And the deadline I was given was June, 2012. I hope you understand that there's a clear gap between the two, and I'm more than happy to hear any proposals to make implementations interoperable during the period.

> > Now, please allow me to ask questions to make sure if I understand you
> > correctly, because this one seems to be especially important, and I
> > can't be confident on my English skills. Sorry for bothering.
> >
> > 1. You may be ok if temporarily -- temporarily do you mean by the
> > final of UTR50, correct?
> 'However temporarily that may be' means no, I'm not OK with keeping a copy of
> UTR50 in our own specs at all. I don't think we should copy/paste other specs or
> modules we depend on into our own.

I agree that we shouldn't. But we're in the conflict of priority.

They are not asking to have a snapshot, they're asking for the interoperability, and we're the world's best organization that makes the web technologies interoperable.

We have to choose either one of these; make a snapshot, disregard the request for interoperability, or come up with a new idea.

I hope the WG does not give up the interoperability so easily. I also hope that the WG would not pull the ladder once promised, after the deadline is over.

> > 2. You may be ok if we don't have to support such an expectation, or
> > if we have explicit agreement from our Unicode partners. Correct?
> I am saying it is up to Unicode to define UTR50 and indicate whether it is stable enough
> for implementation by publishers or anyone else; we should not be the ones saying
> or implying that imo. Note that I'm not sure we are doing so; but that is what I am
> *perceiving* from your explanation i.e. we do this so publishers who want to produce
> e-books today have a one-stop spec to work with. I have a hard time assuming said
> publishers do not also expect future css3-writing-modes drafts - and thus UTR50 if we
> carry that along - to be backward compatible with their content.

I don't disagree with you again. I completely agree with you that this is a hard choice. The problem is, not snapshotting will end up with un-interoperable chaos and possibly near-future implementations will be kicked out until UTR50 goes final and everyone finishes migrations. This period could be from 6 months to years. This is not good, and snapshotting is not good either. Which would we take?

I also agree that your concern is valid that we do not want them to have such expectations. We could do that whatever we can to minimize that, and remember, it's always the WG to decide, so we can disregard even if they had such expectations. So while I agree with the concern, I think it's workable.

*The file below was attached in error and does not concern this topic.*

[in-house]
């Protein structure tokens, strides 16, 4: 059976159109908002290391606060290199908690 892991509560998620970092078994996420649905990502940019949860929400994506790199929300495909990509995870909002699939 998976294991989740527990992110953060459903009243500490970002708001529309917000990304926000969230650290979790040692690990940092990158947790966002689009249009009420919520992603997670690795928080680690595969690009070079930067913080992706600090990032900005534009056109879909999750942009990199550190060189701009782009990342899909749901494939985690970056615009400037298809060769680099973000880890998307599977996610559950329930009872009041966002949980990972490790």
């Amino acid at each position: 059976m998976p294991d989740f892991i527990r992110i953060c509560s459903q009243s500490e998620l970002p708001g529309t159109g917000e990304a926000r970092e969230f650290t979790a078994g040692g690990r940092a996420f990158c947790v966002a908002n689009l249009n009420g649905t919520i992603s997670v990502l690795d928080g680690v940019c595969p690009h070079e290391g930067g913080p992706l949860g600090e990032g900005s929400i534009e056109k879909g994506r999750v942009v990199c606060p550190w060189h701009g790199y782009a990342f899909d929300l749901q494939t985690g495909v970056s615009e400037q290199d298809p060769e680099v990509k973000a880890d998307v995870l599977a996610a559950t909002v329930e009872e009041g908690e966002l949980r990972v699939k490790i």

The problem again is which bad way is a better choice for us.

> > 3. I didn't understand what the "such an expectation" is. Did you mean
> > if we can come up with good wordings to make sure what we have in the
> > draft is temporarily until UTR50 becomes final, final UTR50 is very
> > likely to have different values, and support for the current table
> > will be deprecated in future?
> I am saying css3-writing-modes should not set any expectations about UTR50's
> completeness or stability, or confuse anyone about the dependency of one spec on the
> other by including a copy that may or may not be up to date.

Well, if authors/users expectations are the real problem, couldn't we reduce the risk by adding more wordings?

> > 4. Does "explicit agreement from our Unicode partners" mean we get
> > explicit agreement from Eric, the editor of the UTR50, to have a
> > snapshot in our spec?
> Er, you mean you haven't asked? Yeah, assuming there ever is a good reason to
> snapshot some other standard body's spec into our own I think we should ask...

I told them. But I also understand it's probably hard to make an official answer, so I didn't ask them to answer. Remember two years ago when EPUB guys came in, we didn't answer. We said this and that, I remember someone said they should take a copy of the CSS specs, and didn't tell them the WG conclusion. It looks very logical and reasonable to me. If EPUB needs something we can't provide, they should take the risks by themselves. Now that several technologies using CSS are asking us for the interoperability of CSS. We publicly said we'll help them. I'll follow to whatever the WG decides, but I think this is a very critical decision for the WG.

> > 5. Assuming 3 and 4 are correct, allow me to double-confirm; are they
> > OR? I mean, you can live with either, or do you require both?
> I am trying to understand why we want to have a snapshot of UTR50 in a CSSWG draft.
> I do not understand the need or benefits. I do see plenty of potential downside.

Ok, I completely agree with you that it has potential downsides. Is this mail good to explain benefits, and downsides of not doing so?


Received on Saturday, 30 June 2012 08:50:34 UTC